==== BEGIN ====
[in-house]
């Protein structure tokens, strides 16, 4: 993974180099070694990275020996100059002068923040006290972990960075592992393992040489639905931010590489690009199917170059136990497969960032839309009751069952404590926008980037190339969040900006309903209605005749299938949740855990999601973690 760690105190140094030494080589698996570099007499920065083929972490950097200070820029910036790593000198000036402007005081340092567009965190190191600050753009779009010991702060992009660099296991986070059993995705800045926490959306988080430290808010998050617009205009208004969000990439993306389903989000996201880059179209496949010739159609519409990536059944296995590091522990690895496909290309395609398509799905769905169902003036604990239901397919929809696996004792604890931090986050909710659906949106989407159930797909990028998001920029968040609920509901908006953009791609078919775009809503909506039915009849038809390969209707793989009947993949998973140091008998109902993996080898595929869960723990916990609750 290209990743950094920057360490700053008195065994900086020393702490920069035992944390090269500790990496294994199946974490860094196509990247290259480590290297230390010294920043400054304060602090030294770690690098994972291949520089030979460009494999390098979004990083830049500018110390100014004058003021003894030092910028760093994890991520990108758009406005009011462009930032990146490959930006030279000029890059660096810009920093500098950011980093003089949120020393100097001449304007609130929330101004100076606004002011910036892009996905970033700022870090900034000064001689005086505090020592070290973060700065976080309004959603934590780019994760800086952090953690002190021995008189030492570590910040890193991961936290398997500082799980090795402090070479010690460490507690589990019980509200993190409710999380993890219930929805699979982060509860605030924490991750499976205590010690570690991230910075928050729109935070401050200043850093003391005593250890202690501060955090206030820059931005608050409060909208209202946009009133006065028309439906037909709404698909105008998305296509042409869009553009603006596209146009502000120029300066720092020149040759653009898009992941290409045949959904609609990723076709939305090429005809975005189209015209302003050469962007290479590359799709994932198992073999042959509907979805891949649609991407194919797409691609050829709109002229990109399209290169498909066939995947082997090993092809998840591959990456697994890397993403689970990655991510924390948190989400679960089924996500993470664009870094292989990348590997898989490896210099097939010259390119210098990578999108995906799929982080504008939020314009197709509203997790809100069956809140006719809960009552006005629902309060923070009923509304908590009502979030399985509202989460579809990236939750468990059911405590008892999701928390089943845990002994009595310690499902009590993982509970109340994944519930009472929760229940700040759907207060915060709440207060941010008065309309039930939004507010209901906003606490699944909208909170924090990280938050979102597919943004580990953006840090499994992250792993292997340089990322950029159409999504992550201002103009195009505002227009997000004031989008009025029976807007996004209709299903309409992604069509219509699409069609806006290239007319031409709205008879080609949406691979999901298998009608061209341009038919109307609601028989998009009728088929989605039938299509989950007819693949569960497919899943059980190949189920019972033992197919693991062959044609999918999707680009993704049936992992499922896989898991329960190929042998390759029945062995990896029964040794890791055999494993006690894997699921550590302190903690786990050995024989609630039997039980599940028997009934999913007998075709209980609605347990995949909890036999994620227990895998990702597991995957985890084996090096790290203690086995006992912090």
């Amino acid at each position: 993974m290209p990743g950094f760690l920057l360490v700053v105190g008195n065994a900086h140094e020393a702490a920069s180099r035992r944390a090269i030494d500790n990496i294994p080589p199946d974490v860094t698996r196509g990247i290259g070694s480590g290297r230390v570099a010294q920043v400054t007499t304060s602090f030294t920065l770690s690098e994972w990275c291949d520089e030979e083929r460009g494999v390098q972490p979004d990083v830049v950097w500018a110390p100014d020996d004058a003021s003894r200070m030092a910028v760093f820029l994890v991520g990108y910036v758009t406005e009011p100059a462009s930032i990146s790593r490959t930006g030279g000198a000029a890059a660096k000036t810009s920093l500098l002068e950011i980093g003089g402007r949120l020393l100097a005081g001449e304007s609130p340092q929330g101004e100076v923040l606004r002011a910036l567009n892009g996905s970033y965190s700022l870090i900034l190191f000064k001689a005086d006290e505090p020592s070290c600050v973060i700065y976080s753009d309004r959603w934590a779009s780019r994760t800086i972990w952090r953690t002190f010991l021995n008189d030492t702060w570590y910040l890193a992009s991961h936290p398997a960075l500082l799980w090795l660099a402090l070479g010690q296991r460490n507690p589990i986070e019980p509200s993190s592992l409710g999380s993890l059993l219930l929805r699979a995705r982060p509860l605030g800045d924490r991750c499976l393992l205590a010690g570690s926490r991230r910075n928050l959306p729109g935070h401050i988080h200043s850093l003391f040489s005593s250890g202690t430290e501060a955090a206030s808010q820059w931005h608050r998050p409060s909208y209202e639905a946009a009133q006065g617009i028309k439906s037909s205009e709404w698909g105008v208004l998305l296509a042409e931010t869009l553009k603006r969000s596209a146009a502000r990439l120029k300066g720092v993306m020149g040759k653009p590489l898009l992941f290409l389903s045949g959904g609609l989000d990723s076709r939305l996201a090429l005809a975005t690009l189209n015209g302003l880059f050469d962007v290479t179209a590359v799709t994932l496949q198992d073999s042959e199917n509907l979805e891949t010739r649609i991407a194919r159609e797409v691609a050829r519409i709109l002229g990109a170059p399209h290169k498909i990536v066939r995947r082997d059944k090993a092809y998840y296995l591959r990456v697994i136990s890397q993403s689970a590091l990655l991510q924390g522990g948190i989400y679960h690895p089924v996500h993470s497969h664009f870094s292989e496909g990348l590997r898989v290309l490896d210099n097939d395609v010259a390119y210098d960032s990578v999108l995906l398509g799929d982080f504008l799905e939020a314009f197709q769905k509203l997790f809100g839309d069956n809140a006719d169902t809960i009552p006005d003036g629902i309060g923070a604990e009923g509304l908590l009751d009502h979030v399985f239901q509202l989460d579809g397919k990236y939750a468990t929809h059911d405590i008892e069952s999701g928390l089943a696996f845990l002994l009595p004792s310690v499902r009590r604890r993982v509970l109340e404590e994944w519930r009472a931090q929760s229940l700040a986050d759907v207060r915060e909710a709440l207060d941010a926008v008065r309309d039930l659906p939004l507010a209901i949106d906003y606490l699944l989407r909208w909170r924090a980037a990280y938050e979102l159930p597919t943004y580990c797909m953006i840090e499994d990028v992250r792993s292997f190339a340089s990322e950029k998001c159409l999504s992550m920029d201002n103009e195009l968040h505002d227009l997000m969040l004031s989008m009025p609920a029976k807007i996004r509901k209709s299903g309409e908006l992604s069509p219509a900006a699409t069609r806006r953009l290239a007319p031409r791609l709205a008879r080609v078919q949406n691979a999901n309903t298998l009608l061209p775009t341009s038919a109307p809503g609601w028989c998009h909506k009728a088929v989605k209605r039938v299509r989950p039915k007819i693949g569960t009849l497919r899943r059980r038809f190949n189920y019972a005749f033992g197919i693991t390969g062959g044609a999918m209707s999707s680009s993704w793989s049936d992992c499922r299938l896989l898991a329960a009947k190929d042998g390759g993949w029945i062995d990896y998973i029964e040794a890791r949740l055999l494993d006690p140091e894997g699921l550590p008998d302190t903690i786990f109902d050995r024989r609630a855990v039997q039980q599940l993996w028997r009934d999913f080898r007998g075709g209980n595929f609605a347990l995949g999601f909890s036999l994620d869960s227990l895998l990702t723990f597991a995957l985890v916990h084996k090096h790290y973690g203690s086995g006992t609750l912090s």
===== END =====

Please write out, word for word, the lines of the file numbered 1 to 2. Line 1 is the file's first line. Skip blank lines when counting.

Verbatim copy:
[in-house]
């Protein structure tokens, strides 16, 4: 993974180099070694990275020996100059002068923040006290972990960075592992393992040489639905931010590489690009199917170059136990497969960032839309009751069952404590926008980037190339969040900006309903209605005749299938949740855990999601973690 760690105190140094030494080589698996570099007499920065083929972490950097200070820029910036790593000198000036402007005081340092567009965190190191600050753009779009010991702060992009660099296991986070059993995705800045926490959306988080430290808010998050617009205009208004969000990439993306389903989000996201880059179209496949010739159609519409990536059944296995590091522990690895496909290309395609398509799905769905169902003036604990239901397919929809696996004792604890931090986050909710659906949106989407159930797909990028998001920029968040609920509901908006953009791609078919775009809503909506039915009849038809390969209707793989009947993949998973140091008998109902993996080898595929869960723990916990609750 290209990743950094920057360490700053008195065994900086020393702490920069035992944390090269500790990496294994199946974490860094196509990247290259480590290297230390010294920043400054304060602090030294770690690098994972291949520089030979460009494999390098979004990083830049500018110390100014004058003021003894030092910028760093994890991520990108758009406005009011462009930032990146490959930006030279000029890059660096810009920093500098950011980093003089949120020393100097001449304007609130929330101004100076606004002011910036892009996905970033700022870090900034000064001689005086505090020592070290973060700065976080309004959603934590780019994760800086952090953690002190021995008189030492570590910040890193991961936290398997500082799980090795402090070479010690460490507690589990019980509200993190409710999380993890219930929805699979982060509860605030924490991750499976205590010690570690991230910075928050729109935070401050200043850093003391005593250890202690501060955090206030820059931005608050409060909208209202946009009133006065028309439906037909709404698909105008998305296509042409869009553009603006596209146009502000120029300066720092020149040759653009898009992941290409045949959904609609990723076709939305090429005809975005189209015209302003050469962007290479590359799709994932198992073999042959509907979805891949649609991407194919797409691609050829709109002229990109399209290169498909066939995947082997090993092809998840591959990456697994890397993403689970990655991510924390948190989400679960089924996500993470664009870094292989990348590997898989490896210099097939010259390119210098990578999108995906799929982080504008939020314009197709509203997790809100069956809140006719809960009552006005629902309060923070009923509304908590009502979030399985509202989460579809990236939750468990059911405590008892999701928390089943845990002994009595310690499902009590993982509970109340994944519930009472929760229940700040759907207060915060709440207060941010008065309309039930939004507010209901906003606490699944909208909170924090990280938050979102597919943004580990953006840090499994992250792993292997340089990322950029159409999504992550201002103009195009505002227009997000004031989008009025029976807007996004209709299903309409992604069509219509699409069609806006290239007319031409709205008879080609949406691979999901298998009608061209341009038919109307609601028989998009009728088929989605039938299509989950007819693949569960497919899943059980190949189920019972033992197919693991062959044609999918999707680009993704049936992992499922896989898991329960190929042998390759029945062995990896029964040794890791055999494993006690894997699921550590302190903690786990050995024989609630039997039980599940028997009934999913007998075709209980609605347990995949909890036999994620227990895998990702597991995957985890084996090096790290203690086995006992912090």